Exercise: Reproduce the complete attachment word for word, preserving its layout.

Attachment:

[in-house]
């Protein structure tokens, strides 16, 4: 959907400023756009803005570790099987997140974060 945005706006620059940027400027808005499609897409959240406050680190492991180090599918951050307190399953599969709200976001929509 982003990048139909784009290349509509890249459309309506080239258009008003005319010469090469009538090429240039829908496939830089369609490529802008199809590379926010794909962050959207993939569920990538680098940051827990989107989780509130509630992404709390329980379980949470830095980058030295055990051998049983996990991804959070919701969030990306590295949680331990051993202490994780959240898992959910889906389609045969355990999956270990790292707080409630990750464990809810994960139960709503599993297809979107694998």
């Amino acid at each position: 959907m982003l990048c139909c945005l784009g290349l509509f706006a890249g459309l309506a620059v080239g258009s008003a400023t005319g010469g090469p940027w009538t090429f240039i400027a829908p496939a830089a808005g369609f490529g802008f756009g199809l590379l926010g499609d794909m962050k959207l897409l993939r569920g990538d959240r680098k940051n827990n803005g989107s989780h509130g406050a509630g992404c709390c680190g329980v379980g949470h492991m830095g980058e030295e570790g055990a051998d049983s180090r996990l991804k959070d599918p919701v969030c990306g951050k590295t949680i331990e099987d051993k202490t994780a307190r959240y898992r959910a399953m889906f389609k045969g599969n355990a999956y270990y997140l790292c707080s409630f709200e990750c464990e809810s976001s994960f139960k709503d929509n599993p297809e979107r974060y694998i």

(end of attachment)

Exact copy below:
[in-house]
């Protein structure tokens, strides 16, 4: 959907400023756009803005570790099987997140974060 945005706006620059940027400027808005499609897409959240406050680190492991180090599918951050307190399953599969709200976001929509 982003990048139909784009290349509509890249459309309506080239258009008003005319010469090469009538090429240039829908496939830089369609490529802008199809590379926010794909962050959207993939569920990538680098940051827990989107989780509130509630992404709390329980379980949470830095980058030295055990051998049983996990991804959070919701969030990306590295949680331990051993202490994780959240898992959910889906389609045969355990999956270990790292707080409630990750464990809810994960139960709503599993297809979107694998």
């Amino acid at each position: 959907m982003l990048c139909c945005l784009g290349l509509f706006a890249g459309l309506a620059v080239g258009s008003a400023t005319g010469g090469p940027w009538t090429f240039i400027a829908p496939a830089a808005g369609f490529g802008f756009g199809l590379l926010g499609d794909m962050k959207l897409l993939r569920g990538d959240r680098k940051n827990n803005g989107s989780h509130g406050a509630g992404c709390c680190g329980v379980g949470h492991m830095g980058e030295e570790g055990a051998d049983s180090r996990l991804k959070d599918p919701v969030c990306g951050k590295t949680i331990e099987d051993k202490t994780a307190r959240y898992r959910a399953m889906f389609k045969g599969n355990a999956y270990y997140l790292c707080s409630f709200e990750c464990e809810s976001s994960f139960k709503d929509n599993p297809e979107r974060y694998i």